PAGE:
Aug 22, 2009

Water shortage greatest threat to Pakistan

book By Anwar Iqbal

Author Michael Kugelman argues that ‘while this assertion may be overblown, one can hardly dispute its underlying premise’.

The book points out that Pakistan’s water situation is extremely precarious. Water availability has plummeted from about 5,000 cubic metres per capita in the early 1950s to less than 1,500 per capita today.

According to 2008 data from the Food and Agriculture Organisation, Pakistan’s total water availability per capita ranks dead last in a list of 26 Asian countries and the United States.

The book warns that Pakistan is expected to become water-scarce (the designation of a country with annual water availability below 1,000 cubic metres per capita) by 2035, though some experts say this may happen as soon as 2020, if not earlier.

Mr Kugelman, a programme associate with the Asia Programme at the Woodrow Wilson International Centre for Scholars, warns that several dramatic demographic shifts are intensifying Pakistan’s already-rampant water insecurity.

The book notes that at least 90 per cent of Pakistan’s dwindling water resources are allocated to irrigation and other agricultural needs. This is not entirely surprising, given that Pakistan is an overwhelmingly arid country with an agriculture-dependent economy.

Unfortunately, however, intensive irrigation regimes and poor drainage practices have caused waterlogging and soil salinity throughout Pakistan’s countryside. As a result, vast expanses of the nation’s rich agricultural lands are too wet or salty to yield any meaningful harvests.

With the lion’s share of Pakistan’s limited water supplies dedicated to agriculture, less than 10 per cent is left for drinking water and sanitation.

The book notes that some of the starkest manifestations of the crisis can be found in the parched regions of Sindh. As the country’s population has surged, large volumes of water from the Indus have been diverted upstream to Punjab to satisfy soaring demand for agriculture and for consumption in cities.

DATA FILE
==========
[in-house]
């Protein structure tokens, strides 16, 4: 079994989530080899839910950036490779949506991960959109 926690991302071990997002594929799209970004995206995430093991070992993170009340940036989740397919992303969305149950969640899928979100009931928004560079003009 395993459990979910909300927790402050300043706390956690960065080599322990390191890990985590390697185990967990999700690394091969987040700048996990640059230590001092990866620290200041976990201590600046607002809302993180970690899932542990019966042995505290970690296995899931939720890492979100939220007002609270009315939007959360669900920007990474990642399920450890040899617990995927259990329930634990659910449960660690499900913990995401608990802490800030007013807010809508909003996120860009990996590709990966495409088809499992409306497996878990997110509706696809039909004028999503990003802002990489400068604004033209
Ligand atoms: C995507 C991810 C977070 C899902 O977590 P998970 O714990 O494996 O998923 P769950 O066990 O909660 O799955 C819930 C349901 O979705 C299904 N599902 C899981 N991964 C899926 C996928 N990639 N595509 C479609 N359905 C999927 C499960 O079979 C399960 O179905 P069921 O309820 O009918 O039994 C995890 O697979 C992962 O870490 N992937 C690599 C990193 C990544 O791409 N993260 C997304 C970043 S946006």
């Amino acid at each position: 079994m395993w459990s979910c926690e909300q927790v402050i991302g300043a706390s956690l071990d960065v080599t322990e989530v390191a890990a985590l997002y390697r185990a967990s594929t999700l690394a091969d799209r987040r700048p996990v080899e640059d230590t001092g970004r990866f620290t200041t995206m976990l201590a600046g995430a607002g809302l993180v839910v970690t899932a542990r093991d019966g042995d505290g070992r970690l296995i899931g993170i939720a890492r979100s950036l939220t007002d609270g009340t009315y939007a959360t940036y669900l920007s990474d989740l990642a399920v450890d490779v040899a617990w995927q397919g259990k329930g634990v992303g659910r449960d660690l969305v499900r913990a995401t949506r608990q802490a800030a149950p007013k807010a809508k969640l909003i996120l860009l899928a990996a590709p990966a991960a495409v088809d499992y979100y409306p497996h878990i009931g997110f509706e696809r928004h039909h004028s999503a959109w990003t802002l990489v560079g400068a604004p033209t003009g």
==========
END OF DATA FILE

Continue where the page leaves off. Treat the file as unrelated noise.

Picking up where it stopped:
‘Consequently, downstream in Sindh, the once-mighty Indus has shrunk to a canal, and in some areas shrivelled up to little more than a puddle.’

The river’s disappearance throughout much of Sindh, the book argues, has snuffed out livelihoods throughout the river delta, particularly those of fishermen — who are now forced to gather firewood for a living and to buy their water (at high cost) from trucks.

The book quotes one Pakistani environmentalist as lamenting how the Indus Delta is suffering through ‘severe degradation’, sparking ‘coastal poverty, hopelessness, and despair’, causing great damage to the delta’s mangroves and destroying entire ecosystems.

Perhaps the most powerful accelerant of Pakistan’s water crisis is global warming. The Indus River Basin — Pakistan’s chief water source — obtains its water stocks from the snows and rains of the western Himalayas. However, few — if any — areas of the world are suffering from the effects of climate change as much as this legendary mountain region.

Many of its glaciers are already thinning by up to a metre per year. This rapid melting pattern — coupled with another consequence of global warming, high-intensity precipitation — is expected to aggravate river flooding. Once the glaciers have melted, river flows are expected to decrease dramatically.

What does this entail for Pakistan? According to the World Bank, it means an exacerbation of the ‘already serious problems’ of flooding and poor drainage in the Indus Basin over the next 50 years, followed by up to a ‘terrifying’ 30-40 per cent drop in river flows in 100 years’ time.

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